So what does this all mean for you writers? Wherever your agent is based is cool, but you want them to travel into NY as needed, and to reach out to editors in a variety of ways (on the phone, at various conferences, and face-to-face in the city when they can). Because agents and editors rely on each other more than ever, don’t be afraid of approaching newer agents at established firms (like me!). They really do have editor’s ears, plus they are actively building their client lists.

Isolated Martini GlassCheers!

 

*Marie is an Associate Agent at The Jennifer De Chiara Literary Agency in New York City. To keep up with all her Agent Monday posts, subscribe to her site by clicking on the Follow link located on her page on the upper left margin.

 

Agent Monday: You’re an Agent and an Author?

MP900384867Happy Agent Monday, everyone!  I’m sitting here shivering, clutching a hot mug of coffee in my chilly hands. Yup, it’s November.  Today, I’d like to answer one of the questions I’m most asked at conferences, on panels, by writers, by editors, etc.: You’re an agent AND an author? How’s that work?

I guess it’s not that common a thing? But here’s how it works: usually, pretty great. At age 10, I read HALF MAGIC by Edward Eager, and I just knew that this is what I wanted to do. I wanted to write novels. That’s that. I don’t think many 10 year olds out there wake up one day and say, “I want to be a literary agent. That’s that.” But here’s the thing — on my path to becoming an author, I actually picked up a lot of skills that are perfect for the literary agent side of me.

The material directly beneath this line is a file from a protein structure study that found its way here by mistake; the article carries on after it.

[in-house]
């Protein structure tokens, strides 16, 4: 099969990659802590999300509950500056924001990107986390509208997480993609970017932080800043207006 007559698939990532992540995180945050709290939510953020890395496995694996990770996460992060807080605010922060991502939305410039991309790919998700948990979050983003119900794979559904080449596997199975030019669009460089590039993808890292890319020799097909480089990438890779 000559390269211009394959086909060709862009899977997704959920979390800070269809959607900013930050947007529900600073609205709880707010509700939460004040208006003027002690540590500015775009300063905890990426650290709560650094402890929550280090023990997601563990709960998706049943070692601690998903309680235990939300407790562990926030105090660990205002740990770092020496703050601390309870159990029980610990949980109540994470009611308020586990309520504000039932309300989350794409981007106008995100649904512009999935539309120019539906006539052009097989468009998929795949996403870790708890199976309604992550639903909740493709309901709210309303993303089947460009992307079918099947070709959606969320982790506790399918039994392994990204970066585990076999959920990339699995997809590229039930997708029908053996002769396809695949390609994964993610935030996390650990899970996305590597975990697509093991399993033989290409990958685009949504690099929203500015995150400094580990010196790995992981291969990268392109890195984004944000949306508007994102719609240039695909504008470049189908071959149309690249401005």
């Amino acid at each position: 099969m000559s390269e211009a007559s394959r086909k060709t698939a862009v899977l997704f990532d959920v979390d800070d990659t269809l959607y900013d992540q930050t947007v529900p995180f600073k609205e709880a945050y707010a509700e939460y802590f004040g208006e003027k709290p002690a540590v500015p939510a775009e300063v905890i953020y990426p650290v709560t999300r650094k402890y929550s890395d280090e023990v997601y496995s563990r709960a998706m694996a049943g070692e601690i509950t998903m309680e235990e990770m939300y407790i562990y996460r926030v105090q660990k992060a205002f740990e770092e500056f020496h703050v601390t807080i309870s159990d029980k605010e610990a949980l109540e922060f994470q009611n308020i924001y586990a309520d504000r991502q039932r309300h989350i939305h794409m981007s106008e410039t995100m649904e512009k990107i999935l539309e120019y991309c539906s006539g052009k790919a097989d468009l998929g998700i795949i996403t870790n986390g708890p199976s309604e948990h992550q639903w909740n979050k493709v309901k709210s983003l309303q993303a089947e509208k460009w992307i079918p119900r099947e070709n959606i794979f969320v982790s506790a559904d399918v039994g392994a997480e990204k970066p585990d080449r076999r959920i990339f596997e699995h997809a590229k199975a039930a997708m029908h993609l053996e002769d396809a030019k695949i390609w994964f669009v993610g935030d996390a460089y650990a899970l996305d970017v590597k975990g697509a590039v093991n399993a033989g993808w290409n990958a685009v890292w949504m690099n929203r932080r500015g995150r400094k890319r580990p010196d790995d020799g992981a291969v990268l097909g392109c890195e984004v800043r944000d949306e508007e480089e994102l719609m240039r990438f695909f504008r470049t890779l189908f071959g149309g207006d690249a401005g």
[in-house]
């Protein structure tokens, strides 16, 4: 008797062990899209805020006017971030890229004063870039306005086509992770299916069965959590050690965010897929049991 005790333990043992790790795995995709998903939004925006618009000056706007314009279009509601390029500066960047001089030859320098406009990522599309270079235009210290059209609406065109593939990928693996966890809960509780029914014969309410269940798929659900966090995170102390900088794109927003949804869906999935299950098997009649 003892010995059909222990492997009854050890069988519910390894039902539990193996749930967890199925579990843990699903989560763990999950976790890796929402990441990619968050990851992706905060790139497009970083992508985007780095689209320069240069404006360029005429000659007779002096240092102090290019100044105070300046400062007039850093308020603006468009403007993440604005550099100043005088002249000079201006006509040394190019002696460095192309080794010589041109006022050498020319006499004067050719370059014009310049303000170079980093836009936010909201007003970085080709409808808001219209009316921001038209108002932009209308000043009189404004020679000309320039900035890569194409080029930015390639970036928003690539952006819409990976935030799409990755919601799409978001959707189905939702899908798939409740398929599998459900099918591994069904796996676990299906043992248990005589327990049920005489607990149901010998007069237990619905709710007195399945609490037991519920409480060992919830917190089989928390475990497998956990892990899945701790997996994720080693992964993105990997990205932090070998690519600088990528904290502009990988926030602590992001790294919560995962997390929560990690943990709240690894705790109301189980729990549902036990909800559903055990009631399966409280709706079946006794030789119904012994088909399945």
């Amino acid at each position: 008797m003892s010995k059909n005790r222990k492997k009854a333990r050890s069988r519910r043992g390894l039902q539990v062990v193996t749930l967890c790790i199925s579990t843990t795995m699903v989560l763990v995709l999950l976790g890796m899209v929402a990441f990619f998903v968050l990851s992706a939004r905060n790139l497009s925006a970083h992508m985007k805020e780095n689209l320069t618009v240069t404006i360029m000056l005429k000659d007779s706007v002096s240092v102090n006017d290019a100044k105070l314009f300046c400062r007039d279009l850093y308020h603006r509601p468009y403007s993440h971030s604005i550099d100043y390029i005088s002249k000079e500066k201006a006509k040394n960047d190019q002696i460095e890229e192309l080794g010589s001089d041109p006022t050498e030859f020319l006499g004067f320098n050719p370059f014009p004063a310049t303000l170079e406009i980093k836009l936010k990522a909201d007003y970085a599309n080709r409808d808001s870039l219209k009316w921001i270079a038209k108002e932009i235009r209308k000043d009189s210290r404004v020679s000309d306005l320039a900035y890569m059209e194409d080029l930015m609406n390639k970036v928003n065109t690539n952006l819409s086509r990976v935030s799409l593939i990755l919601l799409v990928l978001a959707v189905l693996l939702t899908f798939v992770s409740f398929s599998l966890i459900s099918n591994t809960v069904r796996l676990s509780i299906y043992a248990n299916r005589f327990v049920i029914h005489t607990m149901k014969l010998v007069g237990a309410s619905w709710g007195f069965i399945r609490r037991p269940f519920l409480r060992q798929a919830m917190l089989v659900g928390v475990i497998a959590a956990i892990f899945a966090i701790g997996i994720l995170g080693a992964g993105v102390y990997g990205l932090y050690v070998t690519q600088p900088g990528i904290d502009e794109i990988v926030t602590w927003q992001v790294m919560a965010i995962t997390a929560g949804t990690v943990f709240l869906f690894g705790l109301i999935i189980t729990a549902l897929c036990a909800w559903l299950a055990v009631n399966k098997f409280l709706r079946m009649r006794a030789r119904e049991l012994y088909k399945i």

Writing, of course. Reading widely. Editing and revision, not only as an author, but as someone who has worked in publishing and with countless magazines as a writer and as a contributing editor. Publishing experience, again not only as an author, but in actual jobs. I’ve been a publisher’s assistant, an editor, and a book promotion manager. Promo skills and marketing skills!  Yup, I’ve been a book promotion manager, but nothing gives you that on the job promo training quite like selling your own book to readers — been there, done that. And I’ve also been an award-winning public relations writer. Just another one of my jobs.

You can see that as an aspiring novelist, I’ve held many jobs and seen many sides of the business. Freelancing. PR. Publishing. Editing. Promotion and marketing. All jobs held while I was writing my novels and trying to get an agent and a book deal. I didn’t think that, “Hey, I’ll do all these things because I want to become a literary agent.”

But I did — thanks to my own agent, Jennifer De Chiara. Jennifer represents my writing, and over the years she saw I had the skills she felt would make for a strong literary agent. So now I also agent for her company. I know, very mirror in a mirror kind of a thing. But it works, and it’s a great fit for me.

I find I can really relate to my authors and their concerns. That I can help them in revision and promotion. That I have a solid feel of what works and what doesn’t across a broad range of topics and genres.

On the flip side, I’ve peeked behind the curtain and now have a more solid sense of what editors are looking for, why they take on certain projects and pass on others. And what stands out in a submission the most: strong character and compelling voice freshly revealed. That helps my writing for sure.

So while you’ll see here posts about querying and tips for finding an agent, plus announcements of deals for my various clients, you’ll also see me chatting about the writing life and fostering your creativity. And, at times, about my own writing. Just over this past year, I’ve had articles appear in Writer’s Digest magazine, in their annual yearbook, and in their market guides including The 2015 Guide to Literary Agents and The 2015 Novel & Short Story Writer’s Market. Plus I just might have some irons in the fire for some of my own creative works. :)